But Discovery's biggest argument at this point is a First Amendment one.

"The Supreme Court’s precedent on prior restraint is ironclad," writes Discovery's attorney Aaron Moss. "In the famous Pentagon Papers case, the Supreme Court established that a plaintiff must make an extraordinary showing of harm in order to obtain a court order that stops the news media from publishing information on a matter of public concern."

Here, adds Moss, there's no such showing.

"Plaintiffs fear that Discovery’s 'competing documentary' will 'impair[] or destroy[] Plaintiffs’ first-to-market advantage' and prevent Plaintiffs from someday developing and releasing their own documentary," continues the opposition. "If a prior restraint will not issue in the face of a national security threat, it certainly should not issue to protect Plaintiffs’ hypothetical right to someday make a documentary about a photograph of President Lincoln."

There's another big argument — and it's one that will be familiar to anyone who paid attention to the recent legal fight over the publication of a book from Donald Trump's niece. Recall that the president's brother, Robert Trump, had sued Mary Trump to block publication with the claim that it violated a confidentiality agreement. A judge later lifted a block partly because Simon & Schuster was never a party to such a hush deal.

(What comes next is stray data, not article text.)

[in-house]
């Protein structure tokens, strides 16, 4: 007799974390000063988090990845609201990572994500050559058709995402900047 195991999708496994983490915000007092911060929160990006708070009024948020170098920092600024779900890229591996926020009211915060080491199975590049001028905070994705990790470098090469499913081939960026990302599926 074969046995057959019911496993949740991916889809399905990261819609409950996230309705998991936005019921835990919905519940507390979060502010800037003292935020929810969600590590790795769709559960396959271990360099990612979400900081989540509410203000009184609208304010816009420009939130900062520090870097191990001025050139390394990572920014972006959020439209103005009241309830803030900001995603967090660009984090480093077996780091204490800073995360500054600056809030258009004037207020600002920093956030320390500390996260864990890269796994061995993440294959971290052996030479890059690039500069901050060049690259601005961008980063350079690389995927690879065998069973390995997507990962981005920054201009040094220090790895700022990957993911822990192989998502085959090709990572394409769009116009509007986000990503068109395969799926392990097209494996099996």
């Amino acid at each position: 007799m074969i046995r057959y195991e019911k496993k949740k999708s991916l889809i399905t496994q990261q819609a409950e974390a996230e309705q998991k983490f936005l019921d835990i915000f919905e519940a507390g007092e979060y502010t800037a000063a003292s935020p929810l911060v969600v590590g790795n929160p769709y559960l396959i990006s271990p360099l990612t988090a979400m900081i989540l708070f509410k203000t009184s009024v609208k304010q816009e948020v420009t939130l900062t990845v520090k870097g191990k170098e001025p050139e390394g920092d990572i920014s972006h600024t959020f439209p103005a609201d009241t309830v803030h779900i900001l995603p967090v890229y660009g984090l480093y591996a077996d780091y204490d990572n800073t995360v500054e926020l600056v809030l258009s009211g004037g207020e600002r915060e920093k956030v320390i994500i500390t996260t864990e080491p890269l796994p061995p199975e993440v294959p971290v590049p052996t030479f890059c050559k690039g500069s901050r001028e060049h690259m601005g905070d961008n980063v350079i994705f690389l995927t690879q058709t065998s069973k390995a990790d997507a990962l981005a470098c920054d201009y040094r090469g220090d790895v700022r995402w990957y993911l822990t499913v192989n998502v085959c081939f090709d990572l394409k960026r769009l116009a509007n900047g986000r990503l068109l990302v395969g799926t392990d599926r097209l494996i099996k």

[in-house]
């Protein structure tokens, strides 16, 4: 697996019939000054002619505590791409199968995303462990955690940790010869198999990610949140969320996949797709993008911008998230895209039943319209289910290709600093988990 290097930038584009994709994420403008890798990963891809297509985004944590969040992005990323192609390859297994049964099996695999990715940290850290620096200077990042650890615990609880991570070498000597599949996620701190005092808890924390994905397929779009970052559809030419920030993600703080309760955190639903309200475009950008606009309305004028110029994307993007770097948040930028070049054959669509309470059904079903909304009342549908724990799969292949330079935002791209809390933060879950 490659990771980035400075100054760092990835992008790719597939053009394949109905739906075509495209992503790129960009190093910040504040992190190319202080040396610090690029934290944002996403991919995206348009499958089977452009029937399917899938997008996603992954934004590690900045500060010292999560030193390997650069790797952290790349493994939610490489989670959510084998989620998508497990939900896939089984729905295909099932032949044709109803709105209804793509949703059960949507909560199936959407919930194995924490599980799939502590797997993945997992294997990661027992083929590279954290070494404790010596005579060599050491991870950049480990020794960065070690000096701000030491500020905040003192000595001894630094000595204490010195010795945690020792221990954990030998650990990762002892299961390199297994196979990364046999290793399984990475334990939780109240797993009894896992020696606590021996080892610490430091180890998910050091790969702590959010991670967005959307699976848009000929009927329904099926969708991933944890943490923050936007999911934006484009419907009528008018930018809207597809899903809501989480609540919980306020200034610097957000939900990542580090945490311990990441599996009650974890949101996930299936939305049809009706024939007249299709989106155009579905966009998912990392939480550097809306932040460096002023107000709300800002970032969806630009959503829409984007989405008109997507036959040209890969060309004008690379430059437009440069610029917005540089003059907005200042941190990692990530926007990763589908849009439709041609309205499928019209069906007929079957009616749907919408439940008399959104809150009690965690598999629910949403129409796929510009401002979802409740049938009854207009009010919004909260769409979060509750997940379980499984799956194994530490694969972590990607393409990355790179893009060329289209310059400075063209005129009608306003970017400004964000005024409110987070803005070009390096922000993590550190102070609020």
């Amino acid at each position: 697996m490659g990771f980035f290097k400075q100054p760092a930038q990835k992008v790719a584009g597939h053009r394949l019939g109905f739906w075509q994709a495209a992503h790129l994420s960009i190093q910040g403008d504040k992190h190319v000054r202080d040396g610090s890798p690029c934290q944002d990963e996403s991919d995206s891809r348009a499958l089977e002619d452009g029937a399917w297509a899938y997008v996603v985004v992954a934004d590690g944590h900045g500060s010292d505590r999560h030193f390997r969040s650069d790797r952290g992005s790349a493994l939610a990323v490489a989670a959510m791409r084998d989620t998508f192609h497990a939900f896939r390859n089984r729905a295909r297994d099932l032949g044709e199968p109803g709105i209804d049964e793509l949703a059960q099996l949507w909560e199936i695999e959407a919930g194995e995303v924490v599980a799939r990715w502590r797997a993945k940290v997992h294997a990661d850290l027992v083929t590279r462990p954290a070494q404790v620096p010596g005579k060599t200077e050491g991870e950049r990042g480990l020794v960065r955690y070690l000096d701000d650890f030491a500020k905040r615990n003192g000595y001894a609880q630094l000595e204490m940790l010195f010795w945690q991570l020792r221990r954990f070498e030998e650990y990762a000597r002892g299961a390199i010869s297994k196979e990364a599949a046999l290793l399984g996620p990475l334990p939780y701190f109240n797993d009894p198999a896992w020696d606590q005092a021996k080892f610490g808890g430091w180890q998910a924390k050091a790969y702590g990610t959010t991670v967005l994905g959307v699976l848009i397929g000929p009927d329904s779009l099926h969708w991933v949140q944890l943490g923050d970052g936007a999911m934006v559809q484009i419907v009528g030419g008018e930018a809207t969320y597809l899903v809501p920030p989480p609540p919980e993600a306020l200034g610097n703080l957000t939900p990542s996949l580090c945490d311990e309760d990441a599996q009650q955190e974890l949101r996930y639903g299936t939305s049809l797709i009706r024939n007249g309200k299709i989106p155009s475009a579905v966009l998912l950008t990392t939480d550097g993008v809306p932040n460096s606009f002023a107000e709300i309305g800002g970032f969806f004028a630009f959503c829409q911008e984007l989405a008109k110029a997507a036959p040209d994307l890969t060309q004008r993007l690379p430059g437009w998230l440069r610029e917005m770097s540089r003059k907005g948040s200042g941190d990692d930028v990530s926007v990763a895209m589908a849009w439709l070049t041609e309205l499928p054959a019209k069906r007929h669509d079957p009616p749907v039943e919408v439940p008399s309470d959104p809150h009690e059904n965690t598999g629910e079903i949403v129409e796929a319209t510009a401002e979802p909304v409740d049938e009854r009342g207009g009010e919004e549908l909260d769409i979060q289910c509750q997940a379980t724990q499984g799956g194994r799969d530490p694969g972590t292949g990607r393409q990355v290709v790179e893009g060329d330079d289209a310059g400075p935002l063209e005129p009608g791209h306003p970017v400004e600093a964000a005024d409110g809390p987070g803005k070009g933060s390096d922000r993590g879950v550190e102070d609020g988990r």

Discovery is looking for similar treatment.

"Here, Discovery did not enter into any non-disclosure or other confidentiality agreement with Plaintiffs," states the company's brief. "Plaintiffs avoid admitting this fact outright in their ex parte application, vaguely referring to 'several of the Defendants' as having entered into non-disclosure agreements when what they really mean is 'several Defendants, but not Discovery.' Discovery did not contractually agree to any restraint on its speech, and this Court should not order any. The request for a temporary restraining order should be rejected on this basis alone."

Here's the full complaint, the application for a TRO, and Discovery's opposition. A hearing should take place very soon and this story will be updated with the result.

UPDATE 10/2 5 pm PST: A judge has denied a TRO.

"The Lost Lincoln is speech protected by the First Amendment and by the prior restraint doctrine," writes U.S. District Court Judge . "The Lost Lincoln also constitutes speech on a matter of public concern... Plaintiffs argue that the prior restraint doctrine does not protect a party who has bargained away First Amendment rights by contract. However, it is undisputed that Discovery, the only party against whom injunctive relief is presently sought, is not a party to a non-disclosure or confidentiality agreement with Plaintiffs.""

Here's the full 12-page order that also concludes the plaintiffs are unlikely to succeed on the merits of a trade secrets claim, and that as far as irreparable harm is concerned, plaintiffs have failed to show that monetary damages won't suffice.